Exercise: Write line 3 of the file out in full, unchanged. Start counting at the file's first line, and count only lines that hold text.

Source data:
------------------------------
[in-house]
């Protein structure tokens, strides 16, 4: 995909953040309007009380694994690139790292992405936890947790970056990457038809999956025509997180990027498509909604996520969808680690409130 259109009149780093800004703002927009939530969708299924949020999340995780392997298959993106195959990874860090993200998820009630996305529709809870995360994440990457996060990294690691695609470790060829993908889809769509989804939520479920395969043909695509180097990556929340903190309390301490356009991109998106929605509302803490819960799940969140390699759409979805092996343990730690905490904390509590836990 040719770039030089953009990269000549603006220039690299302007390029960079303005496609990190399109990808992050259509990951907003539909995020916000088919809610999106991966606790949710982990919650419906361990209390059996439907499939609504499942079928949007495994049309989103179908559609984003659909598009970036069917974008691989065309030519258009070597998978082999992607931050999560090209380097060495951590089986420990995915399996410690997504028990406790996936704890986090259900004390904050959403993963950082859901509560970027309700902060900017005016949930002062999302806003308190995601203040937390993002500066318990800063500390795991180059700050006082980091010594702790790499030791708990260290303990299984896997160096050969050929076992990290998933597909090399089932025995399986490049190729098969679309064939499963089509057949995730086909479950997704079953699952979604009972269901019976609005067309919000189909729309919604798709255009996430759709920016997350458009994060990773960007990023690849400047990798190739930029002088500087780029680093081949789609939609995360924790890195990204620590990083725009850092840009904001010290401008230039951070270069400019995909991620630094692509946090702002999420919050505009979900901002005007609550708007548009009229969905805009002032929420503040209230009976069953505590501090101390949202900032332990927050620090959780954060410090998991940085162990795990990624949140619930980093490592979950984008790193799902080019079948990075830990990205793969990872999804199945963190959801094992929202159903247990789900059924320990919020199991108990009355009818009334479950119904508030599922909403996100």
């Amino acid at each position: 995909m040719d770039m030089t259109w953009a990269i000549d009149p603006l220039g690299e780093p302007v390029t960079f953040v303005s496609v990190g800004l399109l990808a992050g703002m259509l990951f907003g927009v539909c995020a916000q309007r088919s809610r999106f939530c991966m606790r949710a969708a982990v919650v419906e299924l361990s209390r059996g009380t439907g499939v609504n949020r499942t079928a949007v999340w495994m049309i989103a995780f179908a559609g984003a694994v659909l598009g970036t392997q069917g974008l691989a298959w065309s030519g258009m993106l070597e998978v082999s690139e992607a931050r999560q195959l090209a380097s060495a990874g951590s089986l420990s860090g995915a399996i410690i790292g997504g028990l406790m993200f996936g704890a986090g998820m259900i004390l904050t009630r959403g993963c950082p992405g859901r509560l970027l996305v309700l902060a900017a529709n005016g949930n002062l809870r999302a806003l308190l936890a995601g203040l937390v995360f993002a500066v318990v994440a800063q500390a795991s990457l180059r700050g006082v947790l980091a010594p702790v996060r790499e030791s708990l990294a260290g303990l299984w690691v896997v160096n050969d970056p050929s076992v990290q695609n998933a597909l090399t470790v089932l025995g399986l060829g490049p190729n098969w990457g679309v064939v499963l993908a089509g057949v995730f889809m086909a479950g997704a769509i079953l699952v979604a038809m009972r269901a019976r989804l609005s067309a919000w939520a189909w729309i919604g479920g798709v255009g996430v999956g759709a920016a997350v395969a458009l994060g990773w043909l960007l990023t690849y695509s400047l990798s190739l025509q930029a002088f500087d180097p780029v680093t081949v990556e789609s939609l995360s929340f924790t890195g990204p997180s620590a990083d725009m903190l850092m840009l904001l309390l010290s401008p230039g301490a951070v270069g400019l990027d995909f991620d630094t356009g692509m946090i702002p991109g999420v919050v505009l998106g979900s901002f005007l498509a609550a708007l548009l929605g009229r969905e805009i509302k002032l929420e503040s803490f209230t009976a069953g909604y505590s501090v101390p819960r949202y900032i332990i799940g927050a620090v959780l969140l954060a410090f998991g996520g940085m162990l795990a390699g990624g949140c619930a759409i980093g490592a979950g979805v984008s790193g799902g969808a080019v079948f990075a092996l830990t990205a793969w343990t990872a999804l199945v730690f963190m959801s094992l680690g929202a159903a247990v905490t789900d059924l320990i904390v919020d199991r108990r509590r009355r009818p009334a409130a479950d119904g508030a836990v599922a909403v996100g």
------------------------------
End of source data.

């Amino acid at each position: 995909m040719d770039m030089t259109w953009a990269i000549d009149p603006l220039g690299e780093p302007v390029t960079f953040v303005s496609v990190g800004l399109l990808a992050g703002m259509l990951f907003g927009v539909c995020a916000q309007r088919s809610r999106f939530c991966m606790r949710a969708a982990v919650v419906e299924l361990s209390r059996g009380t439907g499939v609504n949020r499942t079928a949007v999340w495994m049309i989103a995780f179908a559609g984003a694994v659909l598009g970036t392997q069917g974008l691989a298959w065309s030519g258009m993106l070597e998978v082999s690139e992607a931050r999560q195959l090209a380097s060495a990874g951590s089986l420990s860090g995915a399996i410690i790292g997504g028990l406790m993200f996936g704890a986090g998820m259900i004390l904050t009630r959403g993963c950082p992405g859901r509560l970027l996305v309700l902060a900017a529709n005016g949930n002062l809870r999302a806003l308190l936890a995601g203040l937390v995360f993002a500066v318990v994440a800063q500390a795991s990457l180059r700050g006082v947790l980091a010594p702790v996060r790499e030791s708990l990294a260290g303990l299984w690691v896997v160096n050969d970056p050929s076992v990290q695609n998933a597909l090399t470790v089932l025995g399986l060829g490049p190729n098969w990457g679309v064939v499963l993908a089509g057949v995730f889809m086909a479950g997704a769509i079953l699952v979604a038809m009972r269901a019976r989804l609005s067309a919000w939520a189909w729309i919604g479920g798709v255009g996430v999956g759709a920016a997350v395969a458009l994060g990773w043909l960007l990023t690849y695509s400047l990798s190739l025509q930029a002088f500087d180097p780029v680093t081949v990556e789609s939609l995360s929340f924790t890195g990204p997180s620590a990083d725009m903190l850092m840009l904001l309390l010290s401008p230039g301490a951070v270069g400019l990027d995909f991620d630094t356009g692509m946090i702002p991109g999420v919050v505009l998106g979900s901002f005007l498509a609550a708007l548009l929605g009229r969905e805009i509302k002032l929420e503040s803490f209230t009976a069953g909604y505590s501090v101390p819960r949202y900032i332990i799940g927050a620090v959780l969140l954060a410090f998991g996520g940085m162990l795990a390699g990624g949140c619930a759409i980093g490592a979950g979805v984008s790193g799902g969808a080019v079948f990075a092996l830990t990205a793969w343990t990872a999804l199945v730690f963190m959801s094992l680690g929202a159903a247990v905490t789900d059924l320990i904390v919020d199991r108990r509590r009355r009818p009334a409130a479950d119904g508030a836990v599922a909403v996100g």